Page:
To Kill a Mockingbird by Harper Lee
This classic book celebrated it's 50th anniversary last year! It has never been out of print since being published in 1960.
I remember my first reading experiencd with this book the summer between 5th and 6th grades. I sat on our front porch devouring the story of Scout, Jem, Dill and their unlikely "defender" Boo Radley.
I have read this book numerous times since that summer and each time I'ver read it, I've gotten something new from it.
As a child , I was entertained by Scout, Jem and Dill and didn't really pick up on the more serious themes of racism, class, courage, compassion and gender roles. I just thought it was a great story.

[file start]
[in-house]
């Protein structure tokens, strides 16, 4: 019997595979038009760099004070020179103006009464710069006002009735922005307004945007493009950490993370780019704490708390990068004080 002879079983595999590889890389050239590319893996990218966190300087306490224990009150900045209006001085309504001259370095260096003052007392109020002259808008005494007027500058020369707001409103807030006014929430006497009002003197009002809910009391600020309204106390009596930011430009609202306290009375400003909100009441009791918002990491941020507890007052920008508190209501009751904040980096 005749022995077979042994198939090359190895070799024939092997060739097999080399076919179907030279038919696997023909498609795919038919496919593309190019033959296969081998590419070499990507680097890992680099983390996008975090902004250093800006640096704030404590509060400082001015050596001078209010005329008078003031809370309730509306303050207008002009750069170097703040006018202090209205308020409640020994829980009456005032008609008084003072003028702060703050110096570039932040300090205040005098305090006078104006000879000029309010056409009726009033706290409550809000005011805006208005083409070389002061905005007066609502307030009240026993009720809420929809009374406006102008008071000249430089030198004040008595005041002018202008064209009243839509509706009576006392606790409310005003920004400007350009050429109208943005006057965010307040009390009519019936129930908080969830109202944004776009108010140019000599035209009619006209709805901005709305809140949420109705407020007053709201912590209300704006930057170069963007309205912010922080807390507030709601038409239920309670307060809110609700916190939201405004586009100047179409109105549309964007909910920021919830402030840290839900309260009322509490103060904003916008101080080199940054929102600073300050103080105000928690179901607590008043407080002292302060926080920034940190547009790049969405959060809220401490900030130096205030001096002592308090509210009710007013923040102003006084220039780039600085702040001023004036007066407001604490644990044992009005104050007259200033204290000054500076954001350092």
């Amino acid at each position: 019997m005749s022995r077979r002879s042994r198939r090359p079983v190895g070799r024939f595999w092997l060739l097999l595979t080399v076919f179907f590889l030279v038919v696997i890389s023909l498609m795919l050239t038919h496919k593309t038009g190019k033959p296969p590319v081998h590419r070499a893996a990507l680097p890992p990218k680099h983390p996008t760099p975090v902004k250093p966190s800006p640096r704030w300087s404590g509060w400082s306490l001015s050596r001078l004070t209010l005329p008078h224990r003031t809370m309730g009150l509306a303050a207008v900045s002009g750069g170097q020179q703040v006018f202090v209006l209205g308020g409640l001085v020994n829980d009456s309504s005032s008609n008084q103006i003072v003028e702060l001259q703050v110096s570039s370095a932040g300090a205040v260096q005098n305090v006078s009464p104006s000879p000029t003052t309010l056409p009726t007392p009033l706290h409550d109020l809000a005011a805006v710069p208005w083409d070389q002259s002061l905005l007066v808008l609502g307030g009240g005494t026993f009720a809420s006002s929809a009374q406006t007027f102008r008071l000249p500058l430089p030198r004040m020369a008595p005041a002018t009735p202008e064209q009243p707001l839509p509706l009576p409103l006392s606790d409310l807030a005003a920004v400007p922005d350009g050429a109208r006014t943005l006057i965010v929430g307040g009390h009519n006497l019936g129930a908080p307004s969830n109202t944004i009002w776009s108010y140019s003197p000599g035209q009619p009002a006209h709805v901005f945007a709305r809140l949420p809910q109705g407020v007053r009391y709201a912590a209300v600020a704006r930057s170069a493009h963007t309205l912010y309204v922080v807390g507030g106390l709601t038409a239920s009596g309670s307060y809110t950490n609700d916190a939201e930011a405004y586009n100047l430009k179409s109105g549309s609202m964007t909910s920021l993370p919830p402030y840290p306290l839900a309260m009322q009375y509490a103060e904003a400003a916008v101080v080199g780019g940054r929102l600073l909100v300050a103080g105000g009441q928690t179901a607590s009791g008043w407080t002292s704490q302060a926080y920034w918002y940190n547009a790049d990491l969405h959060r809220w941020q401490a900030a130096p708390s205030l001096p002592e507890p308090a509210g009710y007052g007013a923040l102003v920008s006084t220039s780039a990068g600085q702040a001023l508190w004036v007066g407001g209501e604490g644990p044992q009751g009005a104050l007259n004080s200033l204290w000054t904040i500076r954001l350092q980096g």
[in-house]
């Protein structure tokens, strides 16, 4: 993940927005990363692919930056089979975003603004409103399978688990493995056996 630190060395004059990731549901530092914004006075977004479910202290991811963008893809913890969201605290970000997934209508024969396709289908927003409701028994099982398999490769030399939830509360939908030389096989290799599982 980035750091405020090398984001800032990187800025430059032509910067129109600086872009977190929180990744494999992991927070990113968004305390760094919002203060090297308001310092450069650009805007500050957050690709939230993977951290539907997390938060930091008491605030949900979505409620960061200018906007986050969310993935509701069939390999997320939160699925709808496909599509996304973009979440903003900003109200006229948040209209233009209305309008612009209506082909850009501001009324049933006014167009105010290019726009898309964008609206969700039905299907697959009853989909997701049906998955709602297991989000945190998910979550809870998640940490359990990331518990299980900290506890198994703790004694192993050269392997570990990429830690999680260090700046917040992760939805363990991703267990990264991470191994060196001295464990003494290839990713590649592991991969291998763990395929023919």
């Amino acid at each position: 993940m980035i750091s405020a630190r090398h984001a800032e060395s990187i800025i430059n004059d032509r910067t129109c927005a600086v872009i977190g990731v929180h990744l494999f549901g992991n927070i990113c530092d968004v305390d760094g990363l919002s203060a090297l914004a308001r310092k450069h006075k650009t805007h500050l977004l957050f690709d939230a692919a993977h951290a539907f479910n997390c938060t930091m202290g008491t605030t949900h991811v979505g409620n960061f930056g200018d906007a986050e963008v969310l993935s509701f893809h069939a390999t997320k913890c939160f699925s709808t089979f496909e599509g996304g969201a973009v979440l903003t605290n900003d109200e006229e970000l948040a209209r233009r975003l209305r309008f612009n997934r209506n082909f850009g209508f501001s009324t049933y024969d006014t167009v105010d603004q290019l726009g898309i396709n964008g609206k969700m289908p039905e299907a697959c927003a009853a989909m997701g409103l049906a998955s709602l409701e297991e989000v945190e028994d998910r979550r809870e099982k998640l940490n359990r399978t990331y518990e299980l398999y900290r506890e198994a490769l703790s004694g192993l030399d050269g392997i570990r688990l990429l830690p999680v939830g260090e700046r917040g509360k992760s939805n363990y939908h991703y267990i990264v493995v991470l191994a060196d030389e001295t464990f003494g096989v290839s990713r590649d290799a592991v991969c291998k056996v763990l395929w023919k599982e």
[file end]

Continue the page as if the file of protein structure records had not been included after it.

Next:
Our book discussion group is reading this for next month's meeting. As I started reading it-again- I wondered if I would enjoy it as much. I shouldn't have worried.
Scout's innocent narrative was as wonderful as I remembered. I loved her comment that their father, Atticus Finch, was a "satisfactory parent" -he played with them, read to them and treated them with "courteous detachment."
I found the other "stories" in the book such as "making Boo Radley come out" were still as affecting. Scout and Jem did indeed "make Boo Radley come out" but not in the manner they expected.
My only regret is that Harper Lee never wrote another book. Maybe she felt that after writing such a perfect book that she didn't feel the need to write further. After all, how do you follow up a story such as Scout and Jem's? In any event, this is still one of those books I will return to when I need to revisit the scene of Scout's childhood-and mine.